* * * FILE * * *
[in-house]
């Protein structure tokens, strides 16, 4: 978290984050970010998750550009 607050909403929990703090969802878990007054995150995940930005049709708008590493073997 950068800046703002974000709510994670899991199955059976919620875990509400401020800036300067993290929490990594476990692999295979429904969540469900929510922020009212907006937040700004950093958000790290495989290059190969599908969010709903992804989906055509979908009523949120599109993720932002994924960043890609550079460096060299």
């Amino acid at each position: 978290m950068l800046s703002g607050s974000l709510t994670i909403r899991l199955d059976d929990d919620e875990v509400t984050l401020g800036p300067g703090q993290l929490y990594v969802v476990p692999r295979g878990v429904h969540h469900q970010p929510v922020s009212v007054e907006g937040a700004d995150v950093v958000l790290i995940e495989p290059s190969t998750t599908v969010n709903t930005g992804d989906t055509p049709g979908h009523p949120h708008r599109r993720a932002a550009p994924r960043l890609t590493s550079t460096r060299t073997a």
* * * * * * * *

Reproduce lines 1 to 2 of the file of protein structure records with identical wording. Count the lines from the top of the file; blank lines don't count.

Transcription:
[in-house]
């Protein structure tokens, strides 16, 4: 978290984050970010998750550009 607050909403929990703090969802878990007054995150995940930005049709708008590493073997 950068800046703002974000709510994670899991199955059976919620875990509400401020800036300067993290929490990594476990692999295979429904969540469900929510922020009212907006937040700004950093958000790290495989290059190969599908969010709903992804989906055509979908009523949120599109993720932002994924960043890609550079460096060299």